Posts in the Writing Wisdom category are primarily for my creative writing students. Most consist of quotes from others that I want to pass along and sometimes I offer up the things I’ve learned as well.


In a Facebook post titled “You’ve Got Revision All Wrong” author Mette Harrison breaks down where many writers go wrong with thinking about revision.

When I was in high school and college, teachers would talk to us about revising papers and focus us on fixing sentences, rearranging paragraphs, and choosing better words. Which is definitely revising on one level. The problem was that when I became a professional writer, I realized that this was the very last stage of revision, basically the copy-editing level.

The revisions that I do before I get to copy-editing are massive. MASSIVE. Like, every single word of the manuscript changes. Sometimes all the scenes are in the right order (Ha–this is never true, but we’ll pretend it is for a little while). It’s just that I have the voice wrong. Or the point of view. Or I change the rules of magic. Or I have to tweak a character’s motivations. Or the setting is now historical–or isn’t historical anymore. Or I’m now writing a series instead of a standalone. Or a thousand different changes that probably sound like they’re small in terms of scope, but in fact change every single word of the book. Because my descriptions are going to change based on how my character changes. And how I introduce the magic or offer setting details changes if the point of view is different.

I know that some writers manage to figure out these kinds of problems before they start writing a first draft, but I’ll tell you honestly, not many do. Even writers who outline extensively find a ton of problems that require massive, massive revisions. And the writers who aren’t finding their problems by writing drafts are spending just as much time (IMHO) figuring out the problems in their heads.

Almost always, when I see a writer who isn’t making progress from draft to draft it’s because they aren’t either willing or able to make these kinds of revisions. They hold tight to their original vision of a project because they think that’s what people mean when they say to “write the book of your heart.” Or they honestly don’t know how to reimagine everything from the bottom up and let everything go in order to rebuild something that’s even better. And do it again and again and again in order to get a manuscript that’s ready for publication.

Read the whole post, as she goes on to say many brilliant things.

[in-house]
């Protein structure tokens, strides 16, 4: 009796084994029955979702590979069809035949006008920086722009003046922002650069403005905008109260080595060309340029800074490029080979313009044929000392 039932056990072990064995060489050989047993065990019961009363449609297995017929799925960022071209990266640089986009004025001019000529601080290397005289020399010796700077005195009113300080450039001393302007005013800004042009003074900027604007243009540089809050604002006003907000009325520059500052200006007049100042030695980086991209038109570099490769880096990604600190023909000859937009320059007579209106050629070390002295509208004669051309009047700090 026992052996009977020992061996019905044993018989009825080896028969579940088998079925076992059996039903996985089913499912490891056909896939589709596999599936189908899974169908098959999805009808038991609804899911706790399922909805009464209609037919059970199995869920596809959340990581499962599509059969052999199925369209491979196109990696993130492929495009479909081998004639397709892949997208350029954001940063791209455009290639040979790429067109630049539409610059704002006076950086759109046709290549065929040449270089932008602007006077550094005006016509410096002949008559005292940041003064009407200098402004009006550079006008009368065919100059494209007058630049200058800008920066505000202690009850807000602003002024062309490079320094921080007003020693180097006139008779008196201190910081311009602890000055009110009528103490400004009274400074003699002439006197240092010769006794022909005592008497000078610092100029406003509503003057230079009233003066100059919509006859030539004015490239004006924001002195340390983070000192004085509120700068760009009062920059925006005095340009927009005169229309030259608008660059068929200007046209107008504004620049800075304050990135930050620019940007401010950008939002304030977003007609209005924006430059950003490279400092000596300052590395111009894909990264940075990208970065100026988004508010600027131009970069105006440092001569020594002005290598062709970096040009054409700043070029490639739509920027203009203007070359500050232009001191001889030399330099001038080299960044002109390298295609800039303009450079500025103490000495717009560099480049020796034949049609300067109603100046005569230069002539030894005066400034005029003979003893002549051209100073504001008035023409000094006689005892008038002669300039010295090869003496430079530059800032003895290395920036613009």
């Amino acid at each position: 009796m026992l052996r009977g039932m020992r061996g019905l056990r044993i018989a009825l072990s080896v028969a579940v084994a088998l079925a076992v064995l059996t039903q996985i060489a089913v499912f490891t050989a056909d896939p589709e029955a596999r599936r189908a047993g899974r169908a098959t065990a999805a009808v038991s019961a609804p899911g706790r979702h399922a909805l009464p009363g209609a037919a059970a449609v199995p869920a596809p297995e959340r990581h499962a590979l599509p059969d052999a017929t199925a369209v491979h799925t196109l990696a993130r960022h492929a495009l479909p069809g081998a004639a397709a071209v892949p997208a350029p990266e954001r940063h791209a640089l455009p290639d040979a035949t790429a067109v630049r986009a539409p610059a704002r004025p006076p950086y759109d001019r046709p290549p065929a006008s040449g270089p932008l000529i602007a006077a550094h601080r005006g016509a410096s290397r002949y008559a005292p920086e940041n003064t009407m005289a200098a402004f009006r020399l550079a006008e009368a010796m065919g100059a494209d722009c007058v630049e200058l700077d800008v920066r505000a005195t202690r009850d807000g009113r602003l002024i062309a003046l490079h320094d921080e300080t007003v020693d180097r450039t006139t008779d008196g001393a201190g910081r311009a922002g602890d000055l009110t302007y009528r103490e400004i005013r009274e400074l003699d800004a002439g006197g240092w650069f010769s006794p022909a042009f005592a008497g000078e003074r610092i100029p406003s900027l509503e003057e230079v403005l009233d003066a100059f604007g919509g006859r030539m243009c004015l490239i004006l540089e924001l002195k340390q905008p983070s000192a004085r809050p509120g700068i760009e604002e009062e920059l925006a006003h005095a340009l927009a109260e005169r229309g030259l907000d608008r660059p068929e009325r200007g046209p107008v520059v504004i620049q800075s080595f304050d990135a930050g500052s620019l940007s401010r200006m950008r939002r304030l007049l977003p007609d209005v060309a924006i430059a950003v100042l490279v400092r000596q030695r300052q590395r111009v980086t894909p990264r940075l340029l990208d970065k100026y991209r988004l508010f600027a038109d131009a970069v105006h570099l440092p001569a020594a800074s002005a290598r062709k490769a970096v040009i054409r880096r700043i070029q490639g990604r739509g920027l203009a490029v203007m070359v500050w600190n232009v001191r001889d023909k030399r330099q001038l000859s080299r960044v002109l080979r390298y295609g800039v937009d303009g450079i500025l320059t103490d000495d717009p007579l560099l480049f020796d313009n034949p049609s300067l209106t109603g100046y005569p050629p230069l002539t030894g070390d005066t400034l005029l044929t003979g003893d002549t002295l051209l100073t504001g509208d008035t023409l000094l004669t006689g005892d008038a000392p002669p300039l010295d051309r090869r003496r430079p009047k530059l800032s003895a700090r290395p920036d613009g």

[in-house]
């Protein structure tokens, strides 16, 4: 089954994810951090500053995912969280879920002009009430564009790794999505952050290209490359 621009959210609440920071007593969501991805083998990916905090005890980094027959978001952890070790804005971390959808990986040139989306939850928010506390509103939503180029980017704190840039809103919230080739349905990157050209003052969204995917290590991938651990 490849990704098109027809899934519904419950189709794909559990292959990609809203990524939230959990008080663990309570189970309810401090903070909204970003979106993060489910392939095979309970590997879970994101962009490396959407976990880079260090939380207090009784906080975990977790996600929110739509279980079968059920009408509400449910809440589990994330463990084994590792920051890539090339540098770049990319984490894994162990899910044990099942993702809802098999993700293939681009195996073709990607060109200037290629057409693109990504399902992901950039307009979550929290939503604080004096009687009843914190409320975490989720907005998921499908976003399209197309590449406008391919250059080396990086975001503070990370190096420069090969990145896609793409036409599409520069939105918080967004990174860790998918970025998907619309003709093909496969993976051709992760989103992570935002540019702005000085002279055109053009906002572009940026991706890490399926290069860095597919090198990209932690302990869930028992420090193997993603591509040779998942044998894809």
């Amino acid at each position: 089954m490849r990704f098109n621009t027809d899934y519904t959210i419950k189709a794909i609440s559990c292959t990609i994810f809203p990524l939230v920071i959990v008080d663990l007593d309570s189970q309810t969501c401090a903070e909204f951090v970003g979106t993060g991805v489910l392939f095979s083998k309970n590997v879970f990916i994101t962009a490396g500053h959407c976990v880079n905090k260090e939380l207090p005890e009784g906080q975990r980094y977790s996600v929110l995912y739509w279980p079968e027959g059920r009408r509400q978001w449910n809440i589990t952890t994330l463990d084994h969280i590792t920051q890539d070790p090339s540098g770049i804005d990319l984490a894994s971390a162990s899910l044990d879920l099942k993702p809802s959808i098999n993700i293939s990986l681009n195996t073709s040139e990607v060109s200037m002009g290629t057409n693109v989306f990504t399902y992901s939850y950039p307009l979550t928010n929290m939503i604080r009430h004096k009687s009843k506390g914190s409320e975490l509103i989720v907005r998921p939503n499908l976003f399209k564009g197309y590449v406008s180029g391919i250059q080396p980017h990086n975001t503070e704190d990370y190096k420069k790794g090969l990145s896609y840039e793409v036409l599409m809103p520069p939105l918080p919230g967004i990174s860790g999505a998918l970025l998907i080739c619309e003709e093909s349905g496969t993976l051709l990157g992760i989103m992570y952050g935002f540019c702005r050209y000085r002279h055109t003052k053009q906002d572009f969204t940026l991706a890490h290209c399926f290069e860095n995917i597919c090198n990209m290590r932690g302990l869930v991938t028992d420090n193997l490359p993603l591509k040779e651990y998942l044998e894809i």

Years ago a writer (can’t remember who) said that her revision process went like this:

  1. Print out first draft of novel
  2. Delete the file
  3. Start a new file
  4. Write the novel again using the paper draft (with corrections!) as your guide

I have not gotten to the point where I’m willing to delete old versions. However, I do take a blank slate approach to revision, especially with short stories. Sometimes the fiction needs that much of an overhaul, and so I sit with my marked up manuscript and maybe notes from my beta readers and I start typing. Maybe not every single word changes (I now have a DARLINGS file, though). But I’m not beholden to anything I wrote before if it doesn’t fit.

How do you go about revising? And how extensive are your revisions?


image credit: woodleywonderworks on Flickr

white man writing with chalk against green chalkboard

The Rules Won’t Save You, So Stop Looking For Them

A couple years back when I wrote about cultural appropriation for NPR one of the more intriguing reactions I got was multiple people saying what boiled down to “But you didn’t tell me exactly what cultural appropriation is and the exact steps I need to avoid it in every possible scenario!” and then demanding I do so on Twitter or other public spaces where they could get at me. I tried to say both in the article and in subsequent discussions that the issue was far too nuanced for the exactness people were looking for, which… wasn’t the answer they wanted. I thought about this again while reading Jeanette Ng’s excellent piece on Medium offering advice for writers who want to create diverse fiction but worry about culturally appropriating. She says: